By Tibor Krausz
Boon Lott’s Elephant Sanctuary, a 540-acre reserve in Thailand, is home to elephants saved from a life of misery in the logging and tourism trades.
Sukhothai, Thailand — On a recent afternoon Katherine Connor was kneeling down in the dust before Wassana, a three-ton Asian elephant that still bears the scars of her former life.
For the British-born animal activist, getting down and dirty is part of her daily routine, and she was on her knees to tend to the older female elephant’s foot.
Wassana was once a work elephant forced to haul heavy logs deep in the jungle near Thailand’s northern border with war-torn Myanmar (formerly Burma). One day more than a decade ago she stepped on a land mine, which damaged part of one of her front feet. She still walks with a limp.
Every day Ms. Connor, who runs an elephant sanctuary she set up near the historical northern Thai town of Sukhothai, cleans and dresses the animal’s foot. She also tends to the ailments and infirmities of the 10 other rescued jumbos, many of them older, in her care.
“She’s a beautiful animal,” notes Connor as she applies some salve to Wassana. “You see their scars and injuries, but you still can’t fathom what they’ve been through.”
Wassana, whose name means “Fortune” in Thai, endures the treatment with stoic resilience, at one point balling up the tip of her trunk and placing it in her mouth the way some people bite on a forefinger when they’re in pain.
“This is hurting her, and she could easily flick me aside, but she doesn’t,” Connor observes. “I really do think she knows we’re trying to help her.”
‘I knew I had to help’Connor spotted Wassana walking by the side of the road four years ago near a logging camp. Her forehead was dripping with blood from the stab wounds that her mahout, or handler, had inflicted on her with a pointy hook that mahouts use for controlling their animals.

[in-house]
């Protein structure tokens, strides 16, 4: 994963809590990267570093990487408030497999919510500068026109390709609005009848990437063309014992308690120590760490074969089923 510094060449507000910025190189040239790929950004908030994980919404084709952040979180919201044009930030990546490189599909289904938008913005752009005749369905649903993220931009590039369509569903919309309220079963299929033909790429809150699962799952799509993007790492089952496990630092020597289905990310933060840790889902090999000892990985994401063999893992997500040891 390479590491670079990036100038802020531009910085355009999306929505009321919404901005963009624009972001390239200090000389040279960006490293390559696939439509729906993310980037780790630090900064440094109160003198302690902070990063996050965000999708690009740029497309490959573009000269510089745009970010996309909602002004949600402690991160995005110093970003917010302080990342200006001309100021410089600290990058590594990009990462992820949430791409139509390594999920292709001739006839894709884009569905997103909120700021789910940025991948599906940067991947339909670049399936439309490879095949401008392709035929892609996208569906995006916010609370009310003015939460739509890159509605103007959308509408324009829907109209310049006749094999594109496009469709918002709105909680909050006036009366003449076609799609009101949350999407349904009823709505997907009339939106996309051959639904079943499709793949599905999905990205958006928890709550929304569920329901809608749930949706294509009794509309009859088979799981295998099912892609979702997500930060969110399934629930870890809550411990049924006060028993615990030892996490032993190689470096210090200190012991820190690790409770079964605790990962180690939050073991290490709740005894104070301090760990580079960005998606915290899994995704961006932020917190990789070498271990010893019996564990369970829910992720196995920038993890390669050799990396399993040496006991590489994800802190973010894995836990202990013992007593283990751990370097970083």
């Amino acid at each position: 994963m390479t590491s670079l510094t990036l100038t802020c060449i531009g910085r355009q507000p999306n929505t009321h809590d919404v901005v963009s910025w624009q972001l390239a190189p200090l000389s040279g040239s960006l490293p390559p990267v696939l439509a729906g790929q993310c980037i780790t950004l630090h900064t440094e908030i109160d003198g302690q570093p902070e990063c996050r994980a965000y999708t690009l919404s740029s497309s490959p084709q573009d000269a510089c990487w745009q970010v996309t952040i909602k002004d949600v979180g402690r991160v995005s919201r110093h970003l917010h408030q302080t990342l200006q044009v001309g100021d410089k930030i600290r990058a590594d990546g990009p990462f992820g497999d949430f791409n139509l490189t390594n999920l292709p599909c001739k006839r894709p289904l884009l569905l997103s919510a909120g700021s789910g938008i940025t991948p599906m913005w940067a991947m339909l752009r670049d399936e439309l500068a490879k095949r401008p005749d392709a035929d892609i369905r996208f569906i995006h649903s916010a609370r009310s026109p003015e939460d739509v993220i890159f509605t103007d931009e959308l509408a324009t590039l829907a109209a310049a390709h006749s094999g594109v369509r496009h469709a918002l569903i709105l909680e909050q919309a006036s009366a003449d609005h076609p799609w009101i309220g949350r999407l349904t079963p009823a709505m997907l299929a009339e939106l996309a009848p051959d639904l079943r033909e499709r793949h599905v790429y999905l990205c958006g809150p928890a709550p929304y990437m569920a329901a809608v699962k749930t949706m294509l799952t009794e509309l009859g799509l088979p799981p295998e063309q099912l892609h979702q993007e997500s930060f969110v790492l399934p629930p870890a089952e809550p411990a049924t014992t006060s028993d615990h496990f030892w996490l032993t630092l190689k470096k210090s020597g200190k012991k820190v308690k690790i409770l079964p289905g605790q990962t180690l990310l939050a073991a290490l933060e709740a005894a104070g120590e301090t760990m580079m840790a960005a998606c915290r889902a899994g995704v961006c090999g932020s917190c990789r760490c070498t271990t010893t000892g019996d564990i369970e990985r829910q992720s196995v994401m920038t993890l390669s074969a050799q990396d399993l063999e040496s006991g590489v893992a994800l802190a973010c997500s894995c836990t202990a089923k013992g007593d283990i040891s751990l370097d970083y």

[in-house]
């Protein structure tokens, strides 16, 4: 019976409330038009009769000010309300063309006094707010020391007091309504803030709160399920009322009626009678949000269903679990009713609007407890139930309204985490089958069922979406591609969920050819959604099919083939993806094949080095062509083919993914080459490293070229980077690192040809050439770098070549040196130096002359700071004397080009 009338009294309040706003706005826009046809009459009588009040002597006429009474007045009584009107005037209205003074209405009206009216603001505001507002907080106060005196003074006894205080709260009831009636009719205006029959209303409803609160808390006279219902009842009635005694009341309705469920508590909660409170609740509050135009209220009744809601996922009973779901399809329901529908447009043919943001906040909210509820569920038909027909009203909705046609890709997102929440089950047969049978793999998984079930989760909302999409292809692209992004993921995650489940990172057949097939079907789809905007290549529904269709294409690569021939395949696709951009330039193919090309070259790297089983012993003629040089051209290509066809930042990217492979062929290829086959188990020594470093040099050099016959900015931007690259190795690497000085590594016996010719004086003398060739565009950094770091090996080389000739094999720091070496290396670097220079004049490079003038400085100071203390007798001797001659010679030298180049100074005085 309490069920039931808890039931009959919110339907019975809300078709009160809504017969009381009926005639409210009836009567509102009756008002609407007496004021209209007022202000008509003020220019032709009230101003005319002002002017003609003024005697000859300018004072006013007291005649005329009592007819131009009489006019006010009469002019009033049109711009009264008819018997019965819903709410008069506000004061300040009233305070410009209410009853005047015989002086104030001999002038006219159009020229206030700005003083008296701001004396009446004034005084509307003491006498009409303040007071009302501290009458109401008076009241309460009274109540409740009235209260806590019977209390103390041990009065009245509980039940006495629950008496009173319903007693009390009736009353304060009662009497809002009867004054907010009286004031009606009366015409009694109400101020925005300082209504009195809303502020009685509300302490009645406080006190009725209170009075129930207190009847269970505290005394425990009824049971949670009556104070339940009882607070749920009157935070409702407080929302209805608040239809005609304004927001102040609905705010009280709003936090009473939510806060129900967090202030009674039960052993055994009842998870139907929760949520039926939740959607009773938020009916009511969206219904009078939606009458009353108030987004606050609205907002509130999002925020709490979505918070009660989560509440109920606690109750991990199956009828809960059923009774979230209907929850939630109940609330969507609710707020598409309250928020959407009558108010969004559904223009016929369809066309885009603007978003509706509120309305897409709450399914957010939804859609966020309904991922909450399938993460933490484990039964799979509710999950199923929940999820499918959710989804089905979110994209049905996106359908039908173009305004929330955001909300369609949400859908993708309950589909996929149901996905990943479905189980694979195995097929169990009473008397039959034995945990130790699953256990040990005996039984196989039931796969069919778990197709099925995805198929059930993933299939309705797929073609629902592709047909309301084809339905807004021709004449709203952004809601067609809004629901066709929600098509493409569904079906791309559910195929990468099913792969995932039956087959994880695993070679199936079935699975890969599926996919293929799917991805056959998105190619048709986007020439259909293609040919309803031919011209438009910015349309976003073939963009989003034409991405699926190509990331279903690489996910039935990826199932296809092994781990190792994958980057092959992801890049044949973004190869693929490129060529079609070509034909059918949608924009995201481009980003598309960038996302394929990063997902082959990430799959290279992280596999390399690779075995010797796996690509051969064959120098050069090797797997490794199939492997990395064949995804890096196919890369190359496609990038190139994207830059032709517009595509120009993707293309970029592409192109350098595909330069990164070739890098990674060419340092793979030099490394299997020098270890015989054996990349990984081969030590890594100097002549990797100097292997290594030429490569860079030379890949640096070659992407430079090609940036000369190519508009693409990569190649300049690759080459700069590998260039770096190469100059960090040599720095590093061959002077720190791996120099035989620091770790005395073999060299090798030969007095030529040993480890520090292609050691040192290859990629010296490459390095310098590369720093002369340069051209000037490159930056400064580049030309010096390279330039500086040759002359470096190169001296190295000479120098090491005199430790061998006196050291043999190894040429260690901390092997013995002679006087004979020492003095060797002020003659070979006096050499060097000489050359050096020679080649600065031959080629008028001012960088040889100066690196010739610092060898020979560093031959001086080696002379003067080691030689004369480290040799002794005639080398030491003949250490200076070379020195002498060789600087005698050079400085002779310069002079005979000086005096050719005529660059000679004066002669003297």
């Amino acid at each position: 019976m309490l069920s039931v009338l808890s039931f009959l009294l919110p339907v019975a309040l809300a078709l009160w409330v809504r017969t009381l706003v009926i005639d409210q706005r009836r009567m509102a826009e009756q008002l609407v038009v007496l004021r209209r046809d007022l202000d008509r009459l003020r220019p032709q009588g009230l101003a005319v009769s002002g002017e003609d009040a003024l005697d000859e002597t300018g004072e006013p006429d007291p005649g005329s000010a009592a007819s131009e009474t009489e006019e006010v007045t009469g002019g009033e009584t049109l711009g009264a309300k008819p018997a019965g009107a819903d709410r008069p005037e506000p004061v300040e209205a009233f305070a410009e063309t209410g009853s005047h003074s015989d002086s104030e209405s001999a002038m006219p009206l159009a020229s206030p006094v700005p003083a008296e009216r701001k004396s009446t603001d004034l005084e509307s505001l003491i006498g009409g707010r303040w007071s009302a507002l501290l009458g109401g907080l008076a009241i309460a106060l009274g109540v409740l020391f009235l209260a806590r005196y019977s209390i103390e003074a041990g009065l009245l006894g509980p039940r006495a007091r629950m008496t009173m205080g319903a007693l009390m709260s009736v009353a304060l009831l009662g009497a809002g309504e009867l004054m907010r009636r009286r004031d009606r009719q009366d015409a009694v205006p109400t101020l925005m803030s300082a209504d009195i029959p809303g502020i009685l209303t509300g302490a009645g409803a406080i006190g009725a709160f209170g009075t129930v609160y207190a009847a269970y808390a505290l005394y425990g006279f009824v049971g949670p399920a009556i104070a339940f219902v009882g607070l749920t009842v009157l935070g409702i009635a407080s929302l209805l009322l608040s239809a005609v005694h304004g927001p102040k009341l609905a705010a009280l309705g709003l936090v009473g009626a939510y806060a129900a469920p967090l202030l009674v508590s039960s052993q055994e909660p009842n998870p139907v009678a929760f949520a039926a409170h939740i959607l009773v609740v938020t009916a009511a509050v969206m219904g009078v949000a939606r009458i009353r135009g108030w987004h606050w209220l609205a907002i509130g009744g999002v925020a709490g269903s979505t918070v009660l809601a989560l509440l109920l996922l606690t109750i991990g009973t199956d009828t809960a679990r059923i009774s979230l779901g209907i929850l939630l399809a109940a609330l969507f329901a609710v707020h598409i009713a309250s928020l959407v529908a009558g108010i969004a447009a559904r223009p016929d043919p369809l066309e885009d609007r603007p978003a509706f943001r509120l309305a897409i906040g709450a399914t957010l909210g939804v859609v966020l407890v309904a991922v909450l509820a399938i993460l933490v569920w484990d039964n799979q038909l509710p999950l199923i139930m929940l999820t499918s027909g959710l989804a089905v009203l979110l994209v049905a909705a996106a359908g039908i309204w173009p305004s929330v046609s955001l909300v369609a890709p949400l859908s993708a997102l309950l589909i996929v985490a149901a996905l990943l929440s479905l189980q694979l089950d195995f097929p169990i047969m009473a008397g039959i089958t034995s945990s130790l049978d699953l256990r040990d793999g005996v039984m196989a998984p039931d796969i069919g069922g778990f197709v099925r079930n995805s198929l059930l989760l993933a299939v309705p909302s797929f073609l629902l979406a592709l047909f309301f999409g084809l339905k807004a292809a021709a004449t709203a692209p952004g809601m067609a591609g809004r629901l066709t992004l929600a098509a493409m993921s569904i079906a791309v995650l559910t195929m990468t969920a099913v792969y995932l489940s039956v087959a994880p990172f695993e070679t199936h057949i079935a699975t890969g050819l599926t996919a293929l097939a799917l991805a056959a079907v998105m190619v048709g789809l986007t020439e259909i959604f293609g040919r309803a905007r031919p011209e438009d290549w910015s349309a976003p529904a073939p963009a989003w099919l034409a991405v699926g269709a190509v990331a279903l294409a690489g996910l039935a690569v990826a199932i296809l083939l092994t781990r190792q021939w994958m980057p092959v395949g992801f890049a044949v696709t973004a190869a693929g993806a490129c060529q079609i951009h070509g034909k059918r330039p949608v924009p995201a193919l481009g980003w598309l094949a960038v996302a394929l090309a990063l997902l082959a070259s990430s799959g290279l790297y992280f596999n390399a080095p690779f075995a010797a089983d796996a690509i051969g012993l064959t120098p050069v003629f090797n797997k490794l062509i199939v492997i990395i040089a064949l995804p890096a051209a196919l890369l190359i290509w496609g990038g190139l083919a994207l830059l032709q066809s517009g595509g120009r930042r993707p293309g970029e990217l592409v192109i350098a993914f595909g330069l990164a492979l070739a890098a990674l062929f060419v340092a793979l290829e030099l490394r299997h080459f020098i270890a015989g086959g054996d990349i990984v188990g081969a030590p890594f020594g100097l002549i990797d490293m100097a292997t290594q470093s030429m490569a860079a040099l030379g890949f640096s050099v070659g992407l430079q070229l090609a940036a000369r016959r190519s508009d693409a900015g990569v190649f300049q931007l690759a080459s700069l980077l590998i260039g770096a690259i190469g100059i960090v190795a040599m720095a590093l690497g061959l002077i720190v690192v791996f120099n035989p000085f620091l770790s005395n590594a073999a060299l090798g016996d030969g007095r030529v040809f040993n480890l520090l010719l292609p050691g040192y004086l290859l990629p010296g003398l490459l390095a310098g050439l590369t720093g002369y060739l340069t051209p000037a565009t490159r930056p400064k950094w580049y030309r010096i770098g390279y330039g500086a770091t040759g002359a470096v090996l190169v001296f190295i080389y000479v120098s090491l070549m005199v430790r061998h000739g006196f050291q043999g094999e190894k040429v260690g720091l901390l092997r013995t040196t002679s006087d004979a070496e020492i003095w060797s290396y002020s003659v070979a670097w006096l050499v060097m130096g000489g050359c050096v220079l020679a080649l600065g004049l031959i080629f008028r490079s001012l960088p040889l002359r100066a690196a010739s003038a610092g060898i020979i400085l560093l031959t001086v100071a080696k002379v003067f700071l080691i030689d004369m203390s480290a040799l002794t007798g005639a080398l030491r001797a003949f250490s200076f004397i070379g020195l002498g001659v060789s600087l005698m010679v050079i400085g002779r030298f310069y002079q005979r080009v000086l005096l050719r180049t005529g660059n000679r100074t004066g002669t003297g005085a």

“As she walked by, she looked me straight in the eye,” Connor recalls. “I knew I had to help her.”
So she did. She launched a fundraising campaign on social media and bought the elephant from her owner.
Now Wassana lives at Connor’s Boon Lott’s Elephant Sanctuary (BLES), a 540-acre animal reserve in an idyllic rural setting with rolling hills, lush forests, and scenic ponds. All the elephant residents here have been rescued by Connor from a life of misery in Thailand’s logging and tourism trades, which employ elephants as beasts of burden or as tourist attractions.
Lom (Umbrella), a boisterous young female, once had to tramp the streets of the city of Chiang Mai to beg from tourists, who could feed her sugar cane and plantains for the equivalent of a dollar or two. Bwua Ngam (Beautiful Lotus) used to be chained up in a graveyard at night and at a busy roadside by day to beg for handouts from passing motorists. Pang Dow (Lucky Star) was forced to carry tourists on her back in chunky, poorly fitted howdahs (seats), which injured her spine. Despite a deformed ankle, she was also forced to haul heavy loads.
At one time all these elephants did was to spend their days doing their masters’ bidding and their nights in chains. Now, thanks to Connor, they can roam freely and explore the sprawling sanctuary, nibbling from its fruit trees and frolicking to their heart’s content with minimal interference.
“This place is as close to freedom as it is possible for captive elephants in Thailand,” says Thean Yonyan, a local mahout, one of seven whom Connor employs to look after the elephants.
A century ago the Southeast Asian nation boasted some 100,000 elephants; today only a few thousand remain, with barely a handful left in the wild.
“We just want to let these abused animals be elephants at last,” explains Connor, a petite woman with an impish smile. “Each one is an individual and has special needs.
“Boon Thong there,” she says, indicating a bony female with a torn ear that is blind in one eye, “loves to be at the back and is fussy about her food. She was sickly when we brought her here, but she’s come around.”
Bonding with Baby Babar
The elephants have come far, but so has Connor.
Growing up in a sleepy suburb of London, the closest she got to elephants was during visits to the local zoo. As a child she loved Dumbo, the Disney cartoon elephant, but that was the extent of her familiarity with the animals.
Then in 2002, during a backpacking tour of Asia, Connor ended up volunteering at an elephant hospital in northern Thailand where she met Boon Lott, a prematurely born calf with various ailments. More....